DEBATING TA-NEHISI COATES & RACISM
As a white Catholic whose eyes were further opened to the reality of racism in the United States after recently reading Ta-Nehisi Coates’s We Were Eight Years in Power, I was shocked and dismayed at Margaret O’Brien Steinfels’s arrogant and shallow dismissal of this extremely important work. Steinfels repeatedly accuses Coates of “downplaying” reasons other than racism for Trump’s election, and completely ignores the overwhelming evidence Coates offers to back up his argument. Throughout the book, Coates presents an extremely coherent and damning picture of white supremacy as not only alive and well in America, but at the very foundation of this nation. Steinfels chooses to disregard Coates’s well-researched theory, and instead chalks up his whole argument to his being an “angry” man (she twice uses this unfortunate adjective—a common one for white people to use against any black person who dares to be honest about his own experience—and juxtaposes him with a more pleasant Obama, to whom she twice refers as “not angry”). Steinfels is another white person who falls into the trap of accusing Coates of focusing too much on racism. As she has never experienced anti-black racism herself, I would have hoped that she would have been at least willing to listen to somebody who has. As for Steinfels’s disappointment in Coates’s atheism, as a white Catholic she should instead feel convicted of our failure time and time again to listen to—let alone believe and stand with—our sisters and brothers of color. (For instance, no Catholics were present in the large group of clergy who showed up to oppose the neo-Nazi gathering in Charlottesville.)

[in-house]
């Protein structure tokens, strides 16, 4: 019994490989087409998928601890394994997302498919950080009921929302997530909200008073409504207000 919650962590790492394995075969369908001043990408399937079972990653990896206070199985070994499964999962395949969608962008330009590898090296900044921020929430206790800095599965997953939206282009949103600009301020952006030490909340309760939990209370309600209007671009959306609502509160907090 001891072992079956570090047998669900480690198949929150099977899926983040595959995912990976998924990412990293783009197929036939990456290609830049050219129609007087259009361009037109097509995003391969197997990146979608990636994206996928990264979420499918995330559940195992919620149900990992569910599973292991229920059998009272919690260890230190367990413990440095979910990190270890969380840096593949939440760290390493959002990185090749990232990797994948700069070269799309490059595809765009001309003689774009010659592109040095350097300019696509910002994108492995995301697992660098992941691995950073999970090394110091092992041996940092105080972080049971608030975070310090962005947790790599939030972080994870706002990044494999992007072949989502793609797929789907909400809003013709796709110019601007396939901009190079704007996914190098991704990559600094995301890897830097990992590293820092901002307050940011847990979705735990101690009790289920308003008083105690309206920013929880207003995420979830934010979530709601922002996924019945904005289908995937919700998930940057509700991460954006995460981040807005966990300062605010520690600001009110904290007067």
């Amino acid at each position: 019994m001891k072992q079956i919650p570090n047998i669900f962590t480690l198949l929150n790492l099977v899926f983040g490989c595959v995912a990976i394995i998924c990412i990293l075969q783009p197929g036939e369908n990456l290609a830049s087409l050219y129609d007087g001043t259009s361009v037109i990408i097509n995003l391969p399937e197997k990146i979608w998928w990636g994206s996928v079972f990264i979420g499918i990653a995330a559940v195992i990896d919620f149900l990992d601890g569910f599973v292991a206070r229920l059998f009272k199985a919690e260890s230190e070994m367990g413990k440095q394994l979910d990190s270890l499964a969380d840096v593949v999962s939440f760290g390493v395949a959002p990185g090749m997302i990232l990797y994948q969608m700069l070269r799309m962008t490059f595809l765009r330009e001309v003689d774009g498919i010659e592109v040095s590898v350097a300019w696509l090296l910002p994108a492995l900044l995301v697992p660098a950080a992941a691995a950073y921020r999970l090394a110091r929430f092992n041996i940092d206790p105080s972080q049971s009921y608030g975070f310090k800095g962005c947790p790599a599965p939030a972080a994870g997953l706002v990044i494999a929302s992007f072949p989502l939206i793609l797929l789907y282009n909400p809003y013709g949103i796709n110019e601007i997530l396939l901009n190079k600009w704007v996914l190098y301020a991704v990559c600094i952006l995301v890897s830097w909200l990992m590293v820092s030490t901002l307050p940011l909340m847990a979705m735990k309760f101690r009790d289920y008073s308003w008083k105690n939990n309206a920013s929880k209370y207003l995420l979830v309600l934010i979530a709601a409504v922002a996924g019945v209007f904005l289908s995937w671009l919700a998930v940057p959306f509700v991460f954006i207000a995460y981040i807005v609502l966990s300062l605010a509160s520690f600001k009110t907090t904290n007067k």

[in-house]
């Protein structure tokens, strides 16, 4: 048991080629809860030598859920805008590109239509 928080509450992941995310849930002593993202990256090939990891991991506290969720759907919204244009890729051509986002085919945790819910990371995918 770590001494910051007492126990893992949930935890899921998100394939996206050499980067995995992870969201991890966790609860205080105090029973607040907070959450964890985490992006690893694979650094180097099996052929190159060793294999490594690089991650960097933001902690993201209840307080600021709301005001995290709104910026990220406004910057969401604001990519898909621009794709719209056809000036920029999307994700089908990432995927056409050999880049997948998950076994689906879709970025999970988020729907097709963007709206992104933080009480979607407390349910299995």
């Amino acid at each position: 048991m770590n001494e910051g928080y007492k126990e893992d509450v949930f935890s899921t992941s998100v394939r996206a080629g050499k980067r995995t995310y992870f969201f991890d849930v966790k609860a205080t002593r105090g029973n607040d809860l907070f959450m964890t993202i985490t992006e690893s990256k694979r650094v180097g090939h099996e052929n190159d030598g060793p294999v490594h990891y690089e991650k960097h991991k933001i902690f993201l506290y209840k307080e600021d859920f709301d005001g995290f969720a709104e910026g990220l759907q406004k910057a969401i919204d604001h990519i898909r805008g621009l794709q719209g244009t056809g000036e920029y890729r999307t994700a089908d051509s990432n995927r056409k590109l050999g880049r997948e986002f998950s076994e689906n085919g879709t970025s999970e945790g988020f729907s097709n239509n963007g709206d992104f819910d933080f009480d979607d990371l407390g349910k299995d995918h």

At first I was only mildly offended at Commonweal’s irresponsibility in printing such a poorly done review. (Steinfels’s inability to deal thoroughly with any of Coates’s contentions leads me to believe she merely skimmed the book.) However, after noticing that not only is Commonweal’s editorial board all-white (with no apparent attempt at becoming accountable to Catholics of color), but also that in this same issue these editors roundly dismissed a black Catholic’s compelling letter to the editor, I am beginning to wonder whether Commonweal is completely committed to a policy of white denial, and white comfort, in the face of racism.
Brenna Cussen Anglada
Cuba City, Wisc.
MARGARET O’ BRIEN STEINFELS REPLIES:
Ta-Nehisi Coates’s We Were Eight Years in Power is a collection of essays, each one preceded by second thoughts and meta-analyses that offer a look into a rich and complicated mind. Coates’s own family story, Between the World and Me, is also complicated. The fact that he should enter into conversation about race in America with no less than the first black President of the United States, another man with a complicated family story, is intriguing. That encounter and Coates’s reaction to Trump’s election, “The First White President” (reprinted as an Epilogue in Eight Years) drew me to write “Nope to Hope” (a column, not a review).
Good that Anglada’s reading of Eight Years in Power “further opened” her eyes to racism in America. Regrettable that this valuable experience leads her to conclude that my different reading is an “arrogant and shallow dismissal” —one due to my white racist insensitivity, and probably Commonweal’s as well.